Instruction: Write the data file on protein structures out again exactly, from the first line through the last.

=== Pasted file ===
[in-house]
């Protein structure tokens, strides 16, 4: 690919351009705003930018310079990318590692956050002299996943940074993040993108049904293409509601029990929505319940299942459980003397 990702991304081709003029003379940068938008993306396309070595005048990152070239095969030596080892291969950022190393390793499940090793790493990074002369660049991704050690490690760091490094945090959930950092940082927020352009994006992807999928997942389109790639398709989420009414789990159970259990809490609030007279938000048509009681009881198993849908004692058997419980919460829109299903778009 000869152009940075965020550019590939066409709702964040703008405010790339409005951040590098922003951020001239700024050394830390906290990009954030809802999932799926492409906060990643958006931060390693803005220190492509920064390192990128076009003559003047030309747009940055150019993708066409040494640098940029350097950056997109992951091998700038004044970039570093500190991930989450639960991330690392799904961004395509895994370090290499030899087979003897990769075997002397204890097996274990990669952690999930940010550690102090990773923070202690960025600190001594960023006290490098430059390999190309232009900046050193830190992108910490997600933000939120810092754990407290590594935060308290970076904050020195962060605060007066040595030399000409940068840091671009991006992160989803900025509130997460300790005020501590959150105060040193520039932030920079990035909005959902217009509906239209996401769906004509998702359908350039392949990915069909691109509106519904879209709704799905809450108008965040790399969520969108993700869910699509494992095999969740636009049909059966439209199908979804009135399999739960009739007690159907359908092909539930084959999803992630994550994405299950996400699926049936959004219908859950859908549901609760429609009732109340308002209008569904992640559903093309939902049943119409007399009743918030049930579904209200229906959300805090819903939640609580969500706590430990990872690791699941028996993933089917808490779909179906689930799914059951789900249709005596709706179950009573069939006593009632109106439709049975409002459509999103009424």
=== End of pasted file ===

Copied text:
[in-house]
């Protein structure tokens, strides 16, 4: 690919351009705003930018310079990318590692956050002299996943940074993040993108049904293409509601029990929505319940299942459980003397 990702991304081709003029003379940068938008993306396309070595005048990152070239095969030596080892291969950022190393390793499940090793790493990074002369660049991704050690490690760091490094945090959930950092940082927020352009994006992807999928997942389109790639398709989420009414789990159970259990809490609030007279938000048509009681009881198993849908004692058997419980919460829109299903778009 000869152009940075965020550019590939066409709702964040703008405010790339409005951040590098922003951020001239700024050394830390906290990009954030809802999932799926492409906060990643958006931060390693803005220190492509920064390192990128076009003559003047030309747009940055150019993708066409040494640098940029350097950056997109992951091998700038004044970039570093500190991930989450639960991330690392799904961004395509895994370090290499030899087979003897990769075997002397204890097996274990990669952690999930940010550690102090990773923070202690960025600190001594960023006290490098430059390999190309232009900046050193830190992108910490997600933000939120810092754990407290590594935060308290970076904050020195962060605060007066040595030399000409940068840091671009991006992160989803900025509130997460300790005020501590959150105060040193520039932030920079990035909005959902217009509906239209996401769906004509998702359908350039392949990915069909691109509106519904879209709704799905809450108008965040790399969520969108993700869910699509494992095999969740636009049909059966439209199908979804009135399999739960009739007690159907359908092909539930084959999803992630994550994405299950996400699926049936959004219908859950859908549901609760429609009732109340308002209008569904992640559903093309939902049943119409007399009743918030049930579904209200229906959300805090819903939640609580969500706590430990990872690791699941028996993933089917808490779909179906689930799914059951789900249709005596709706179950009573069939006593009632109106439709049975409002459509999103009424």